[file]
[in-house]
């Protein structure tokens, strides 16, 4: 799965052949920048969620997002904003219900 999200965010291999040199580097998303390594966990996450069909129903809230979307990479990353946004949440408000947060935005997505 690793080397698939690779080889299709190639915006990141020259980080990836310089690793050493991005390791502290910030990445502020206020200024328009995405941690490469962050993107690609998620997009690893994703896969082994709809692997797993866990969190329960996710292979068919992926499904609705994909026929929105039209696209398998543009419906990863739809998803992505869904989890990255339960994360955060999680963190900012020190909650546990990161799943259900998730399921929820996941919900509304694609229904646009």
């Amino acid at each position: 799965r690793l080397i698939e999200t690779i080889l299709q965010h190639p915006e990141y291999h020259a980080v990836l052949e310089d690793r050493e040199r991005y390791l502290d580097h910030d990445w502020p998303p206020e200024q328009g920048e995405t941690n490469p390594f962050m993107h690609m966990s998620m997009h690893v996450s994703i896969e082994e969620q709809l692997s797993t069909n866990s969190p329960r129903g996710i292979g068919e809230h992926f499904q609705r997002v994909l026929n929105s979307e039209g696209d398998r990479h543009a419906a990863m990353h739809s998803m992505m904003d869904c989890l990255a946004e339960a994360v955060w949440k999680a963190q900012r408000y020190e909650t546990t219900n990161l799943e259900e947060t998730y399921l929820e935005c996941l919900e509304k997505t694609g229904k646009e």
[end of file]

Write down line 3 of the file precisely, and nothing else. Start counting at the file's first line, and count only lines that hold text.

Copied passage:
């Amino acid at each position: 799965r690793l080397i698939e999200t690779i080889l299709q965010h190639p915006e990141y291999h020259a980080v990836l052949e310089d690793r050493e040199r991005y390791l502290d580097h910030d990445w502020p998303p206020e200024q328009g920048e995405t941690n490469p390594f962050m993107h690609m966990s998620m997009h690893v996450s994703i896969e082994e969620q709809l692997s797993t069909n866990s969190p329960r129903g996710i292979g068919e809230h992926f499904q609705r997002v994909l026929n929105s979307e039209g696209d398998r990479h543009a419906a990863m990353h739809s998803m992505m904003d869904c989890l990255a946004e339960a994360v955060w949440k999680a963190q900012r408000y020190e909650t546990t219900n990161l799943e259900e947060t998730y399921l929820e935005c996941l919900e509304k997505t694609g229904k646009e």